Be sure to reach out and thank your references after the process. You will probably want to use them again. Don’t burn bridges by being ungrateful.

Specifics Are Key

Recruiters look for specific examples when speaking to your listed names. Think about it. If your former employer only says colloquial comments without specifics, it looks like they’re just trying to help you, not actually vouch for you.

Pick references that you know will have good things to say about you. Specific compliments. Sure, some professionals may avoid specifics for legal reasons, but this is noticeable and noted. As stated, recruiters are good. They can tell when compliments are organic or forced.

Just keep in mind which former employers or supervisors will have actual great things to note about you.

Pick Impressive Professionals

If you have a plethora of references to choose from that will all embellish your work history with positives, choose the ones that have the most impressive titles.

It may sound superficial, but it certainly helps.

For example, if you have two past employer references and one is a CEO while the other is a manager, the CEO obviously holds a bit more weight. They should be listed before the manager.

While the references all matter, the more impressive ones catch the eyes of the hirers. Much like putting great jobs on your resume, great references induce those ‘wow’ moments for the employer. That’s who’s backing them?

Concerned About What a Reference Will Say?

when jobs ask for references - call
Don’t use a reference if you’re iffy about their opinion of you as a worker.

It’s impossible to break down every candidate’s scenario, so let’s keep it uncomplicated. If you are worried that a reference will have negative things to say about them, don’t use them. It’s that easy.

If you’re strapped on your number of references and your only option is one you’re not entirely positive about, reach out to them beforehand. If you ask them if you can list them, you may be able to feel a general idea of what they think about you. If they seem lackadaisical about being a reference, don’t use them.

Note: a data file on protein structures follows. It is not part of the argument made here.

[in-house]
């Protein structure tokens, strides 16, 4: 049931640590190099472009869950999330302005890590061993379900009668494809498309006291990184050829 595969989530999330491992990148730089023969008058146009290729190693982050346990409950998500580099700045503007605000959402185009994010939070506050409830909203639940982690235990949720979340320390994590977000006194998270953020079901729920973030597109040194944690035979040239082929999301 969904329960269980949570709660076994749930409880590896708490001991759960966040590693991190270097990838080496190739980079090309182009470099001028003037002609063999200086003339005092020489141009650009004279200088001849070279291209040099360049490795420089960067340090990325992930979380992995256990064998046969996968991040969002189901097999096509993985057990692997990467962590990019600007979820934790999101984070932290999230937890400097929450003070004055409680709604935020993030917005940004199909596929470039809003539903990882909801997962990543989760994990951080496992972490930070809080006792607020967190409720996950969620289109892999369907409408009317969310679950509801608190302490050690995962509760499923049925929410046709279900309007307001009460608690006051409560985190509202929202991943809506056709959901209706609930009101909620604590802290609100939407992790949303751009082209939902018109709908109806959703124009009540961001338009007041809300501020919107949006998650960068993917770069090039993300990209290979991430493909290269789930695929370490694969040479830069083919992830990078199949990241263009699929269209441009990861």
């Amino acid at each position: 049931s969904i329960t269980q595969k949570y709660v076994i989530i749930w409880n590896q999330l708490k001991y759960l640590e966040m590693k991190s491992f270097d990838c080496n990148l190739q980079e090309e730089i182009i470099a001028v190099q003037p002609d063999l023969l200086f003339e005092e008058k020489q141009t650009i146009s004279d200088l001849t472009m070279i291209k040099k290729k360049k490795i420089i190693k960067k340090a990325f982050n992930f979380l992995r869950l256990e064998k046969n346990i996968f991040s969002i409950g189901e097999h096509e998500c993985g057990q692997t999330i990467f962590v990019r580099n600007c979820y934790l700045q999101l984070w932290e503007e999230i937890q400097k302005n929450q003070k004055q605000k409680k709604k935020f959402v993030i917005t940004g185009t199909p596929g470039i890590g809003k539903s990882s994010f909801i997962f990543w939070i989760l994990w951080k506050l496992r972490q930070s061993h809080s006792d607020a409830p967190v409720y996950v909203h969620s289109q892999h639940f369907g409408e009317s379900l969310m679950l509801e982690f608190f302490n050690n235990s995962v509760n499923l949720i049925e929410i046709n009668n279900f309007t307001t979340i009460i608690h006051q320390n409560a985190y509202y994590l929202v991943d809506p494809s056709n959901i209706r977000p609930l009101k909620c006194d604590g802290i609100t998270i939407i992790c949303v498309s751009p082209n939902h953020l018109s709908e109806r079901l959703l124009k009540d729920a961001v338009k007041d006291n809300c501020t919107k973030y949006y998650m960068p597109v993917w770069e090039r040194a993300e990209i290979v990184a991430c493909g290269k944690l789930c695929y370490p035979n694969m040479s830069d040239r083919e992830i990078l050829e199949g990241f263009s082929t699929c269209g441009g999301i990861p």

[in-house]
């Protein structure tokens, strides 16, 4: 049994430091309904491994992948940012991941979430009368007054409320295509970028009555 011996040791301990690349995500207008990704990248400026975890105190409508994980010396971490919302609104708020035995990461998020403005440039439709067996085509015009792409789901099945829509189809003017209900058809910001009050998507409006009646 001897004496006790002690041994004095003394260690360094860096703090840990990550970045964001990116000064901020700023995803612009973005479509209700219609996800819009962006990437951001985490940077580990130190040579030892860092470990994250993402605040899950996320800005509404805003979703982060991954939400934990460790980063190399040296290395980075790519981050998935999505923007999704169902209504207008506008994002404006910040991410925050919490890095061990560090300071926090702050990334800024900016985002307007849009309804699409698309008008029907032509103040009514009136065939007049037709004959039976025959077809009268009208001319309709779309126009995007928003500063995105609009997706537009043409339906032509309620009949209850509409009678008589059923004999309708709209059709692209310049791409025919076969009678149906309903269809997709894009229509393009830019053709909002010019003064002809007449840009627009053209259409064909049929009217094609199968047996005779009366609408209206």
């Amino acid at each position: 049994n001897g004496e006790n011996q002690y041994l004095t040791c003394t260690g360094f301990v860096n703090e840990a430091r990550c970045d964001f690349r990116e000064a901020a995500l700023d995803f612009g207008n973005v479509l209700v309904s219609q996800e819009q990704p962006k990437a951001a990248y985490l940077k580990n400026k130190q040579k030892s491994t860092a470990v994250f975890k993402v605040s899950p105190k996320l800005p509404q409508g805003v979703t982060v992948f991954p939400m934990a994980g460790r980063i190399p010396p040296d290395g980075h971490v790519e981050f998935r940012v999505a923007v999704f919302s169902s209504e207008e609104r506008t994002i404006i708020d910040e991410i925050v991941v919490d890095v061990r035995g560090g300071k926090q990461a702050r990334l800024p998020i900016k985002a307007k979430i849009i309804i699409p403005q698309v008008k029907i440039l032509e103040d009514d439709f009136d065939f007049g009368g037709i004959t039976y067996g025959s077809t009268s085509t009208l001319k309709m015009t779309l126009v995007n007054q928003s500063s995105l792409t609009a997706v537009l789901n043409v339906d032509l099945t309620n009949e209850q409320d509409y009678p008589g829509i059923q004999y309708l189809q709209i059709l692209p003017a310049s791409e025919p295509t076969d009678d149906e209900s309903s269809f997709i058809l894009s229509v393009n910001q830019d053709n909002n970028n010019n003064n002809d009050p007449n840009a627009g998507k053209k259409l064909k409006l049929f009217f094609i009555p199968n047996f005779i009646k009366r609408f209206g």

You’re better off having fewer than the required references than having any bad ones.

When Jobs Ask for References but You Have None

Let’s be real. Sometimes things can be difficult. It is possible that despite being a fantastic worker, you just do not have enough references to fill out an application. Maybe you’ve been at one job for a long time (which is actually a plus in some ways).

Break it down like the list provided earlier.

If you don’t have enough employers or supervisors, move on to clients or former peers. If you don’t have enough of those, think about educators or people you have volunteered with. If you severely lack any references, think about volunteering or reaching out to professionals you know. You can always build up your report with others.

We all have to start somewhere. Always apply, even if you can’t fill out the full reference requirement with glowing reviews. Sometimes your resume will speak for itself.

What’s Next?

Asking for references is usually one of the last steps in the application process. If you have gotten this far, you are in good shape for the position. But remember, asking for references does not mean you scored the job already. The company has to contact them to make sure you’re the right candidate.

If you have tailored the right people to contact, asked them for permission, and have an honest and hardworking background, you can rest assured. It is now time to let the chips fall where they may. It’s out of your hands. Relax and let your past speak for itself.

You will probably not hear from your listed employers about whether or not they spoke to the hiring job. People are busy. This is congruent with why people think references aren’t actually contacted. An employer rarely tells you they called. A reference probably won’t tell you they received a call. It’s just not a necessary action. Do not stress if you do not hear from your references. This does not mean things have gone sour.

After all, if you have been an exceptional worker and have a great resume, you should not worry. But always remember, when jobs ask for references, they will probably use them.

Finally, here are a list of reference questions employers ask.